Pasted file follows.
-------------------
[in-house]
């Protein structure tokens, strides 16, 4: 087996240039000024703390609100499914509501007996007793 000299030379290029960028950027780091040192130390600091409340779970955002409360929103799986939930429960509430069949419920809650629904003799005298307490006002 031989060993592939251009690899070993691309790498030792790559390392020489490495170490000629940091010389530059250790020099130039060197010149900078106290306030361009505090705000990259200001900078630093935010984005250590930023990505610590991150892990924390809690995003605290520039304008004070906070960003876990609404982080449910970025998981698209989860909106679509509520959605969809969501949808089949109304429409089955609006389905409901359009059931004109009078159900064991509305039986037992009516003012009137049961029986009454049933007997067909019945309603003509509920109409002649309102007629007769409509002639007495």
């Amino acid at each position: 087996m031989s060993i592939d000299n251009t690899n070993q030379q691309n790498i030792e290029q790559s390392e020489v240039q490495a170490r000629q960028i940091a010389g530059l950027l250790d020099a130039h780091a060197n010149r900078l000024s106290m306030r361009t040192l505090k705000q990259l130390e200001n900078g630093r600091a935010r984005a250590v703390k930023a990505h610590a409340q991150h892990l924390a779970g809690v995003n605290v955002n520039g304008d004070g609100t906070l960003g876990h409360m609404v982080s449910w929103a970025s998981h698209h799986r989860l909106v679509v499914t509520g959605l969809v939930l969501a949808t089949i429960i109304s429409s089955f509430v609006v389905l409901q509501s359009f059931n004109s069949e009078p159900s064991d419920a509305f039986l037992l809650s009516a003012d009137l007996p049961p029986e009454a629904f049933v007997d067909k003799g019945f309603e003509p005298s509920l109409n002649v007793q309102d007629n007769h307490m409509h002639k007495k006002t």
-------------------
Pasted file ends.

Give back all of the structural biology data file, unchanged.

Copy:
[in-house]
């Protein structure tokens, strides 16, 4: 087996240039000024703390609100499914509501007996007793 000299030379290029960028950027780091040192130390600091409340779970955002409360929103799986939930429960509430069949419920809650629904003799005298307490006002 031989060993592939251009690899070993691309790498030792790559390392020489490495170490000629940091010389530059250790020099130039060197010149900078106290306030361009505090705000990259200001900078630093935010984005250590930023990505610590991150892990924390809690995003605290520039304008004070906070960003876990609404982080449910970025998981698209989860909106679509509520959605969809969501949808089949109304429409089955609006389905409901359009059931004109009078159900064991509305039986037992009516003012009137049961029986009454049933007997067909019945309603003509509920109409002649309102007629007769409509002639007495």
């Amino acid at each position: 087996m031989s060993i592939d000299n251009t690899n070993q030379q691309n790498i030792e290029q790559s390392e020489v240039q490495a170490r000629q960028i940091a010389g530059l950027l250790d020099a130039h780091a060197n010149r900078l000024s106290m306030r361009t040192l505090k705000q990259l130390e200001n900078g630093r600091a935010r984005a250590v703390k930023a990505h610590a409340q991150h892990l924390a779970g809690v995003n605290v955002n520039g304008d004070g609100t906070l960003g876990h409360m609404v982080s449910w929103a970025s998981h698209h799986r989860l909106v679509v499914t509520g959605l969809v939930l969501a949808t089949i429960i109304s429409s089955f509430v609006v389905l409901q509501s359009f059931n004109s069949e009078p159900s064991d419920a509305f039986l037992l809650s009516a003012d009137l007996p049961p029986e009454a629904f049933v007997d067909k003799g019945f309603e003509p005298s509920l109409n002649v007793q309102d007629n007769h307490m409509h002639k007495k006002t």